Economic View

On learning from supply chain challenges and the development of other segments

To what extent have recent disruptive global events impacted the supply and demand for electric vehicles (EVs) in the Middle East?

UPPAL: Although events like the Covid-19 pandemic and the conflict in Ukraine have had an impact on supply and demand, companies that believe in the long-term potential of EVs must remain steadfast in their approach to the market and learn from unexpected disruptions. As such, GM remains committed to its strategy of zero crashes, zero emissions, zero congestion as defined in 2017. The pandemic presented unique opportunities to redefine mobility experiences on a global scale. Despite creating unforeseen challenges, the pandemic also presented a significant opportunity for transformative change.

Although widely perceived as a setback, the pandemic actually prompted a reconsideration of how progress could be accelerated. For example, GM came to realise the need for better vertical integration across businesses, supply chains and different operational areas.

The pandemic shed light on vulnerabilities in the automotive industry’s supply chain and overall value chain, compelling market players to consider comprehensive strategic overhauls. Focus turned to the importance of proximity in supply chains – not only for operational efficiency, but also for sustainability and reducing our carbon footprint in the process.

While short-term hurdles impacted the ability to deliver automotive products promptly, these lessons were leveraged to create a blueprint for an automotive supply chain and value chain ecosystem that will prove beneficial in the long run. In essence, the disruptions catalysed the development of a more resilient and sustainable EV ecosystem.

Where do you identify the main obstacles to the rollout of autonomous vehicle technology?

UPPAL: Embracing obstacles is intrinsic for any company that is committed to being at the forefront of innovation and reshaping mobility, and this is what defines General Motors. Challenges must be seen as opportunities for learning and improvement. Safety is paramount. We are always looking ahead to anticipate obstacles, and overcome them in a manner that builds trust with our partners, regulators and the broader community.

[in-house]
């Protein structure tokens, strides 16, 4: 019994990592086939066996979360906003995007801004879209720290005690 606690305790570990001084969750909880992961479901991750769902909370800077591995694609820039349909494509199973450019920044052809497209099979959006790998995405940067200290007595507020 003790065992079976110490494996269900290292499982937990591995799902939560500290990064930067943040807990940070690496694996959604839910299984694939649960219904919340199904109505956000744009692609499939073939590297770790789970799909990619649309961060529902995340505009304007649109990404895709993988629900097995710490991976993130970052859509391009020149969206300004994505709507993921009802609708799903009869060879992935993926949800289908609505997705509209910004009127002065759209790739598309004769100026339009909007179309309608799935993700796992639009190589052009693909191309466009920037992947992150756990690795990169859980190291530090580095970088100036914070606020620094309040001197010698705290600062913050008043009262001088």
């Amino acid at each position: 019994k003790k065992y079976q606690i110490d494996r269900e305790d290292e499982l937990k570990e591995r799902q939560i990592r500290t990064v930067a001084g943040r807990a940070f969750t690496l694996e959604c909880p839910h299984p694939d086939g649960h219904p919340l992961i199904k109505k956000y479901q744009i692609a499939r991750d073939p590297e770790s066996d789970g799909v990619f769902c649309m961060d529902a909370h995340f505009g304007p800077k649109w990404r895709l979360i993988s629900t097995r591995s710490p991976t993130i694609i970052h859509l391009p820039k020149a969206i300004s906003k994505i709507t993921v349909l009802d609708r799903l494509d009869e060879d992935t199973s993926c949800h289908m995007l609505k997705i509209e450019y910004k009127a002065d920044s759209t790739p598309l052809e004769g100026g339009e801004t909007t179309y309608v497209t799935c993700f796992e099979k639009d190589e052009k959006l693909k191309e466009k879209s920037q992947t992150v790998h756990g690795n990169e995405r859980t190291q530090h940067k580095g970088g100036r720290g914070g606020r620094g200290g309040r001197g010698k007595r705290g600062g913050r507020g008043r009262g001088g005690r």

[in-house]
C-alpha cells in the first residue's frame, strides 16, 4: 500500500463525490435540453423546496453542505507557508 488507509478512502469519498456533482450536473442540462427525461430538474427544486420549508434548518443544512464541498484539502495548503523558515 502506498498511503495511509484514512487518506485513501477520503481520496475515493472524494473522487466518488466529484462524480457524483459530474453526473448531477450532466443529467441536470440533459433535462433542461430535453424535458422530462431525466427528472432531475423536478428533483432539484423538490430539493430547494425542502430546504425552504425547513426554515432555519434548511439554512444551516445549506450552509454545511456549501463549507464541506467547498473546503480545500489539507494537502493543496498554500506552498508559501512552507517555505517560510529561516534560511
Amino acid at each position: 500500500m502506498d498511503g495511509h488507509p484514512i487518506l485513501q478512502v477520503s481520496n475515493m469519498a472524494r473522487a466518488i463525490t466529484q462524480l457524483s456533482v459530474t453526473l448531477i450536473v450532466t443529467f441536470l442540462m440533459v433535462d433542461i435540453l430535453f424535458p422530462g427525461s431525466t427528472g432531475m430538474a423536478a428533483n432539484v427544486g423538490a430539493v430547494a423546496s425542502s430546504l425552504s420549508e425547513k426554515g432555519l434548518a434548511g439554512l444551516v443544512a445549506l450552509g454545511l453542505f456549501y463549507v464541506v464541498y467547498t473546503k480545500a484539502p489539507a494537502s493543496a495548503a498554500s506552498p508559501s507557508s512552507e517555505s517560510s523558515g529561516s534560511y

The narrative around the speed of adoption might create scepticism, but we can draw lessons from the aviation industry’s century-long journey. The evolution from manual to fly-by-wire planes illustrates a continuous commitment to safety, making air travel the safest mode of transport.

Autonomous driving technology is currently at an early stage and we can draw insights from other industries. It is also important for innovators to collaborate closely with the relevant regulatory authorities to ensure alignment on safety issues. For example, GM’s collaboration with entities such as Dubai’s Roads and Transport Authority is based on a shared vision of introducing technology while prioritising safety.

Autonomous driving technology will ultimately create a safer society by alleviating congestion and ushering in an era of error-free driving. The journey toward autonomy is not about speed but ensuring progress with a steadfast commitment to safety. As such, stakeholders must take the necessary time to guarantee the technology’s absolute safety.

What factors will contribute to the growth of electric and autonomous vehicles in the Middle East?

UPPAL: Several factors contribute to the region’s favourable conditions for the adoption of electric and autonomous vehicles. The region’s burgeoning young population demonstrates a readiness to embrace evolving technologies and the presence of modern infrastructure is a significant advantage for the Gulf. The region’s contemporary urban centres allow for collaborative efforts with forward-thinking leaders and urban planning regulators to seamlessly integrate technology into evolving cityscapes.

An illustrative example of GM’s role in this evolution is the initiative mapping the Jumeirah area of Dubai for autonomous driving. This initiative not only facilitates the use of our autonomous technology but also provides invaluable insights applicable to global scaling efforts.

The region’s distinct operating environment, characterised by young and rapidly developing cities, introduces unique challenges that, when addressed collaboratively, accelerate technology adoption. Experiences in addressing these challenges can offer valuable lessons that can be adapted to other emerging markets such as East Asia and India, enhancing global rollouts.